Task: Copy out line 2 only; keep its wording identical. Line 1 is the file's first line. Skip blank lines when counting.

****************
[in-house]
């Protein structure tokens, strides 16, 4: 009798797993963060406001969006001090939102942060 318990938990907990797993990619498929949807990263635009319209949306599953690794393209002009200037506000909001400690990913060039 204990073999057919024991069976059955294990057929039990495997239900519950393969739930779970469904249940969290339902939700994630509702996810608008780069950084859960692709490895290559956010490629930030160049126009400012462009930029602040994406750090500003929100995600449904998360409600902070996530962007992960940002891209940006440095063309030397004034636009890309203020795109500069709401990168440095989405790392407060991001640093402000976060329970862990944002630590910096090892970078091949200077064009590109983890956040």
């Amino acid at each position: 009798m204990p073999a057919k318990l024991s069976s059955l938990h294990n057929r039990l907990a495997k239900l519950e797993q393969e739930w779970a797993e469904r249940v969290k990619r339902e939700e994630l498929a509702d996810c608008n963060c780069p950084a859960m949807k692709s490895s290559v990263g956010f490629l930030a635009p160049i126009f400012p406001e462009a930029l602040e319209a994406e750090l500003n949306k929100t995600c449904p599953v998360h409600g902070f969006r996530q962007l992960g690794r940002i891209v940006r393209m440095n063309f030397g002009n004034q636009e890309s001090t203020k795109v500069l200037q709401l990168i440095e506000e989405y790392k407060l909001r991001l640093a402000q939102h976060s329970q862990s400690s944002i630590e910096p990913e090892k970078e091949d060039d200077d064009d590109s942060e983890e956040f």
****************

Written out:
């Protein structure tokens, strides 16, 4: 009798797993963060406001969006001090939102942060 318990938990907990797993990619498929949807990263635009319209949306599953690794393209002009200037506000909001400690990913060039 204990073999057919024991069976059955294990057929039990495997239900519950393969739930779970469904249940969290339902939700994630509702996810608008780069950084859960692709490895290559956010490629930030160049126009400012462009930029602040994406750090500003929100995600449904998360409600902070996530962007992960940002891209940006440095063309030397004034636009890309203020795109500069709401990168440095989405790392407060991001640093402000976060329970862990944002630590910096090892970078091949200077064009590109983890956040």